On 19 November 1984, de Paul was honoured to be one of the performers at the Royal Variety Performance in the presence of Queen Elizabeth as well as the Queen Mother and the Prince and Princess of Wales and Lady Sarah Armstrong-Jones at the Victoria Palace Theatre. The complete show was aired on BBC1.[113][114]

On a lighter note, in 1985, she was awarded the Rear of the Year title for which she thanked the organisers "from the heart of my bottom". She was also a judge on the television talent show New Faces and also on "Sky Star Search"[115] as well as a regular panellist on the television shows Call My Bluff,[116] Punchlines[117] and Blankety Blank.[118] She hosted television shows such as Club Vegetarian, Shopper's Heaven, Eat Drink & Be Healthy, Women of Substance, The Vinyl Frontier and 15 episodes of Living Room Legends, which featured home videos.[29] On 21 April, 1989, she was a special guest and performed songs during RTÉ Television coverage of the first People in Need Trust Telethon.[119]

Later career[edit]

De Paul returned to the public spotlight in a different role in 1992 when she released a self-defence video for women called Taking Control. As well as starring in the video, both as the presenter and demonstrator of self-defence techniques, she co-wrote the theme song and incidental music with Ian Lynn.[120] Lord Mackenzie, former president of the Police Association, endorsed it by saying: "It is a very positive contribution to crime prevention and the protection of women and I will be recommending it". She also presented a documentary about women's self-defence, called Eve Fights Back, which won a Royal Television Society award.[29][7] A book based on the programme and video written by de Paul and Clare McCormick with the title Taking Control: Basic Mental & Physical Self Defence for Women, was published by Boxtree in 1993.[121] In 2006, an updated DVD of her self-defence training programme, Taking Control: Simple Mental & Physical Self Defence for Women, was released[122] and featured on television (The Wright Stuff) and in the media. The programme showed the importance of self-defence for women, and she approached schools and universities to include the DVD in the curriculum.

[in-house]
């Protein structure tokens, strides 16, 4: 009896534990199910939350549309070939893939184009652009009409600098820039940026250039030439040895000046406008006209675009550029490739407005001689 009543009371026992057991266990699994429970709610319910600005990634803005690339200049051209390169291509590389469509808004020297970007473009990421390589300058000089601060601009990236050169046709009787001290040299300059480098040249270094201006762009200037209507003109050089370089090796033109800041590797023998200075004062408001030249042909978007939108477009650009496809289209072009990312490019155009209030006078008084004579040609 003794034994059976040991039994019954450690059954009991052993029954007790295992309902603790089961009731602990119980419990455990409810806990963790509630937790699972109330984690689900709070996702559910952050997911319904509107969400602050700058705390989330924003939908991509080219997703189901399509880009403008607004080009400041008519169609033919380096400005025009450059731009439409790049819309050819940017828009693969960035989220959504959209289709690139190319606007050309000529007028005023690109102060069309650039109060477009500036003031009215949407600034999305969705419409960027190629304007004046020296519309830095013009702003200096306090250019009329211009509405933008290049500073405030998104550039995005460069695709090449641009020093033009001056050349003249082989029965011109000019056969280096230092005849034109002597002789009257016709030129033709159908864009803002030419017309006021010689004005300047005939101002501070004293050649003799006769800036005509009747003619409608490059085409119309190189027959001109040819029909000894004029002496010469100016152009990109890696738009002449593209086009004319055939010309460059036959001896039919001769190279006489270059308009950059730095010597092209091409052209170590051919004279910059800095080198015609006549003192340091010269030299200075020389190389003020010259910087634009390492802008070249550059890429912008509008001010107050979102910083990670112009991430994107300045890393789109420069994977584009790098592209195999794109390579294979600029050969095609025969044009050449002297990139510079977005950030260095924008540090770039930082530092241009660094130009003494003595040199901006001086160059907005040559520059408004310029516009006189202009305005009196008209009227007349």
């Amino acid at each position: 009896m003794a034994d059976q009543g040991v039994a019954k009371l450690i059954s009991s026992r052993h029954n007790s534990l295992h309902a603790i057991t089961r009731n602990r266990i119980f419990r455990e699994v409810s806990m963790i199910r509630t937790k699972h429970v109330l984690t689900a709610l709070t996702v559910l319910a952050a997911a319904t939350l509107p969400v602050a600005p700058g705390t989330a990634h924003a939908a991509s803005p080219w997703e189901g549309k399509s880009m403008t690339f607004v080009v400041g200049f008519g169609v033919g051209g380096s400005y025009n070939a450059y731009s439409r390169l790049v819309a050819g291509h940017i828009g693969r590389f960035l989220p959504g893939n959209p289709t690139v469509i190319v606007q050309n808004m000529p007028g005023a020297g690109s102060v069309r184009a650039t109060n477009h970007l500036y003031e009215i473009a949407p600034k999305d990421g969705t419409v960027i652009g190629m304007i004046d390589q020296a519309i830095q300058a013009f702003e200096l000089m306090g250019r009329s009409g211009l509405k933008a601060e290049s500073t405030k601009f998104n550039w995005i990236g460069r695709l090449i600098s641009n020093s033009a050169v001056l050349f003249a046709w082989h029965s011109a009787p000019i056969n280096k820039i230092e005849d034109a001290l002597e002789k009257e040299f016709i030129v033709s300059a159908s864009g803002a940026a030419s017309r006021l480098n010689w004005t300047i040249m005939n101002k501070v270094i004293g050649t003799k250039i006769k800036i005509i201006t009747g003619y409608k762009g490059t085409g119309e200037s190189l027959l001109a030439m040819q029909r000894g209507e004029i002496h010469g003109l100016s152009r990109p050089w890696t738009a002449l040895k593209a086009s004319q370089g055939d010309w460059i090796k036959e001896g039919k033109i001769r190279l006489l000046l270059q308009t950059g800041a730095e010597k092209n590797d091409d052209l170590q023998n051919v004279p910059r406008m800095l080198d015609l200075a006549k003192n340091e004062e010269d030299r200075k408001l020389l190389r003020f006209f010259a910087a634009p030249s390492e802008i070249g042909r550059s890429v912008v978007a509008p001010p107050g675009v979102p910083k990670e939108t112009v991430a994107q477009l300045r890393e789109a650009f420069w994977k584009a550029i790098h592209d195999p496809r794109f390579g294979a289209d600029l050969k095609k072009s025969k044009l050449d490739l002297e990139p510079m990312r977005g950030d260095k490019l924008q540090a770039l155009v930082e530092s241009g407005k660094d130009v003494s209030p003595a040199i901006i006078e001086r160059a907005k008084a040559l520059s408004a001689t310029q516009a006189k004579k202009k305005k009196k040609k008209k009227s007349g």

That same year, music magazine "Rock Compact Disc Magazine" published by Northern & Shell PLC, listed the de Paul MAM compilation album "Lynsey Sings" aka "The World of Lynsey De Paul" (comprising tracks from the "Surprise" album plus various non-album singles and B-sides) one of the top 50 glam rock era albums in their "Wham Bam, Thank You Glam: 50 Glam Era Highlights 1972-1974" listing, with a greatest hits album from co-writer and colleague Barry Blue also featuring in the listing.[123][124]

In 1994, she released her first album in 15 years entitled Just a Little Time. It featured newly recorded and released songs, notably "Words Don't Mean a Thing" and "We Got Love", as well as reworked and updated versions of many of her classic hits, plus two club mixes of "Sugar Me" and "Getting a Drag". This was a CD-only release on the Music DeLuxe label.[125] That year, she also released a single "There's No Place Like London", her version of the song she had written for Shirley Bassey, featuring an all-star cast that included Frankie Vaughan, Patti Boulaye, Gareth Hunt, Kenny Lynch, Rula Lenska, Gwen Taylor, Lionel Blair, Lorraine Chase, Pam St. Clement, Harry Fowler, Polly James, Larry Adler, Rose Marie, Victor Spinetti, Gorden Kaye and the St Joan of Arc School Choir and credited to Lynsey & Friends.[126] The song was the winning record for the LBC London Parade and it went on sale to raise money for the Variety Club. In an LBC radio programme, de Paul discussed how it came about and how it got its title. Lorraine Chase who sang on the track, also discussed her role. Elizabeth Cohen of Nonsuch High School and David Burditch of St Joan of Arc School in Rickmanshaw, described how their schools became involved in the recording. Lionel Blair urged everyone should join the parade to promote London and Ian Fenn provided a report from Stock Aitken Waterman's Hit Factory, where the record was produced.[127]